Pfizer (PFE) announced that it had licensed an antisense drug from Akcea Therapeutics (AKCA), which is a majority-owned affiliate of Ionis Pharmaceuticals (IONS) and Pfizer. This push to license the antisense drug AKCEA-ANGPTL3-LRx is a good move because of the possible target indications that Pfizer can go after with it. It also makes sense that Pfizer already has several other drugs in its pipeline that are targeting NASH and other metabolic diseases. This antisense drug is currently being evaluated in a mid-stage study, with data expected in the first half of 2020. It won’t be long before Pfizer knows where or not this drug works in treating certain metabolic disorders.
Massive Deal, With Massive Market Potential
As I highlighted above, this is a massive deal for Pfizer. However, the opportunity to obtain AKCEA-ANGPTL3-LRx is highly ideal. That’s because it can be used to treat a range of metabolic diseases such as:
- Non-alcoholic fatty liver disease (NAFLD)
- Type 2 Diabetes (T2D)
- hypertriglyceridemia (Elevated fat triglycerides in the blood)
AKCEA-ANGPTL3-LRx is currently being explored in a phase 2 study for all three indications I listed above. Pfizer gets the opportunity to use this drug to target all these large market indications. For instance, the NAFLD market is expected to reach billions of dollars in the coming years. NAFLD may ultimately lead to patients with NASH. The NASH market is expected to reach $21.5 billion by 2025. This is just one of the market opportunities I highlighted above. This is great, but why is Akcea moving forward in licensing this drug out? It’s because Akcea is committed to maintaining itself in treating rare diseases (smaller markets). It feels that Pfizer has a stronger marketing team and commercial approach in going after larger market indications. It feels that Pfizer is more capable of handling any potential commercialization for AKCEA-ANGPTL3-LRx. This idea is backed up by a quote from the interim CEO of Akcea Damien McDevitt, Ph.D. :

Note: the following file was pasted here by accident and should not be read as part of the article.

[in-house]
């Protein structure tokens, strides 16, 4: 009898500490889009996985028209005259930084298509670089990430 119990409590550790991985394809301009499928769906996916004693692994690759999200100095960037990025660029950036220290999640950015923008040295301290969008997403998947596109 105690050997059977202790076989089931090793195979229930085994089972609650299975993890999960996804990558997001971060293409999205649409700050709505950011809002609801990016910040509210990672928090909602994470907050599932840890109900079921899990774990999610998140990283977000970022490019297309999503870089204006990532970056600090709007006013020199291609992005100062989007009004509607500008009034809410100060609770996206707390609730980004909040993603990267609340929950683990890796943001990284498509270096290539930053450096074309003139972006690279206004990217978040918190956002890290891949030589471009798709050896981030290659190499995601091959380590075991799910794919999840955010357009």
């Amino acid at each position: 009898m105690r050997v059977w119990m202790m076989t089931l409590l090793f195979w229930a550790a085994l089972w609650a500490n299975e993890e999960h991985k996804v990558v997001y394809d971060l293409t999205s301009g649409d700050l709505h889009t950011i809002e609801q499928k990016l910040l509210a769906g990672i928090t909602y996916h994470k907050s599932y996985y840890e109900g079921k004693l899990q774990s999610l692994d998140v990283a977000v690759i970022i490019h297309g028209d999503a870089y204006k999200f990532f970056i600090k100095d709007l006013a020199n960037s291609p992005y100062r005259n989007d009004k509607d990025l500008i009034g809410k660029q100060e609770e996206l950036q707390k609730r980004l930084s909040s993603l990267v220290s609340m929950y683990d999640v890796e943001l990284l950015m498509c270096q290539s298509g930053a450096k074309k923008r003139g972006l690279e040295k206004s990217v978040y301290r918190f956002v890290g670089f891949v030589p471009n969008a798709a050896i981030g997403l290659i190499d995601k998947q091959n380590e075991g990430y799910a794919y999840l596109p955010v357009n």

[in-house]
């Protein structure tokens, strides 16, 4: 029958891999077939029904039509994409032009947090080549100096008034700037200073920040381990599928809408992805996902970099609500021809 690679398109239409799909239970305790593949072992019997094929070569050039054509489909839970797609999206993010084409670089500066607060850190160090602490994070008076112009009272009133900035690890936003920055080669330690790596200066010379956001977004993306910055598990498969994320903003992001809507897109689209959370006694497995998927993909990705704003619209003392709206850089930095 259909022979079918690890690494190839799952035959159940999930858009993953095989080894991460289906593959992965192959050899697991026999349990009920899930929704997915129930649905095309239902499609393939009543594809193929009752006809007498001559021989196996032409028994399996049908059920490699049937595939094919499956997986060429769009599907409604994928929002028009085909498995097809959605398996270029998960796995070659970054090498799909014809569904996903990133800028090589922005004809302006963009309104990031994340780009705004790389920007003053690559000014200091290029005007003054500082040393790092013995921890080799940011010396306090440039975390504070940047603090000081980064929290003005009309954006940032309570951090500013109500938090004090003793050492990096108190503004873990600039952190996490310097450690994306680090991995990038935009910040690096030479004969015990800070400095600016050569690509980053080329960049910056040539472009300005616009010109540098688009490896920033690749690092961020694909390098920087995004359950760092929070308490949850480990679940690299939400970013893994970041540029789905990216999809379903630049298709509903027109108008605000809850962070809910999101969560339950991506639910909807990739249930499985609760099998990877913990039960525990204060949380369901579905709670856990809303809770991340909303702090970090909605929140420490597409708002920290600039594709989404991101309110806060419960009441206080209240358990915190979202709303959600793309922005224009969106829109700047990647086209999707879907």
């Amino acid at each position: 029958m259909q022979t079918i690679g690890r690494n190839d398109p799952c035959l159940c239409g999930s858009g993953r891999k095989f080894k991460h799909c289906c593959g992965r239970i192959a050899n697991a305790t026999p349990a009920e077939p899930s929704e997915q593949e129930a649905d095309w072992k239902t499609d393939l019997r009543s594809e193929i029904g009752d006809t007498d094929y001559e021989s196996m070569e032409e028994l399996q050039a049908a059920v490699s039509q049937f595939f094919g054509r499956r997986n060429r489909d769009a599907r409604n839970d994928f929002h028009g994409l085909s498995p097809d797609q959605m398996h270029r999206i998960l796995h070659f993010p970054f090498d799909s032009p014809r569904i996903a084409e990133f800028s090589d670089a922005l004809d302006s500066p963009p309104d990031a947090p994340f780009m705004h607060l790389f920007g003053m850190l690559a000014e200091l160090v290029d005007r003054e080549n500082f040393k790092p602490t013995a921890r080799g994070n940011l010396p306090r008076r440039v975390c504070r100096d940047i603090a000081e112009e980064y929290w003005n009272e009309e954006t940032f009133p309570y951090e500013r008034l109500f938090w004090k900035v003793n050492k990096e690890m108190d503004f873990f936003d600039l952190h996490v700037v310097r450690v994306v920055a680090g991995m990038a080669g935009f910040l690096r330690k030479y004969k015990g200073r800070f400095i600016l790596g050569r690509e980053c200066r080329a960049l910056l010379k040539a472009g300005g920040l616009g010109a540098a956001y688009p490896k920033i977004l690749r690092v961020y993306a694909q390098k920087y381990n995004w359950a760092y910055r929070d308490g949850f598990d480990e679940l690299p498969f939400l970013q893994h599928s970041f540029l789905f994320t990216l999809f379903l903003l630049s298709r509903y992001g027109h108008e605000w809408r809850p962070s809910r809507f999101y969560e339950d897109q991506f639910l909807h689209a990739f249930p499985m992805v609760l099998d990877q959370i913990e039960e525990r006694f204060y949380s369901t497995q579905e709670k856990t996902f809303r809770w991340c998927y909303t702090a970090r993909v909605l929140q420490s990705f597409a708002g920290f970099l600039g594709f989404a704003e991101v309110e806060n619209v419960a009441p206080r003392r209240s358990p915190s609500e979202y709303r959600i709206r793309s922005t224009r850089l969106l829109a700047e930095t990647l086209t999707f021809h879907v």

AKCEA-ANGPTL3-LRx has the potential to treat people suffering from certain cardiovascular and metabolic diseases. Given the unmet medical need for this patient population and the broad market potential, we believe Pfizer’s expertise and breadth of experience in cardiovascular and metabolic diseases makes it well suited to accelerate clinical development of AKCEA-ANGPTL3-LRx, and to deliver it to patients in need of additional therapies for these life threatening diseases”
This clinical product was developed by the use of Ionis’ Ligand Conjugated Antisense (LICA) technology platform. The rational reason for using this product involves the gene known as ANGPTL3. It is said that reduced levels of ANGPTL3 can contribute to a decreased risk of diabetes and cardiovascular disease. A preliminary phase 1/2 study was important in determining whether or not this clinical antisense product could be advanced forward. It was shown that patients were able to achieve a dose-dependent reduction in several key measures in the study that proves the drug has an effect on ANGPTL3. These key measures were reductions in:
- Total cholesterol
- Triglycerides in the blood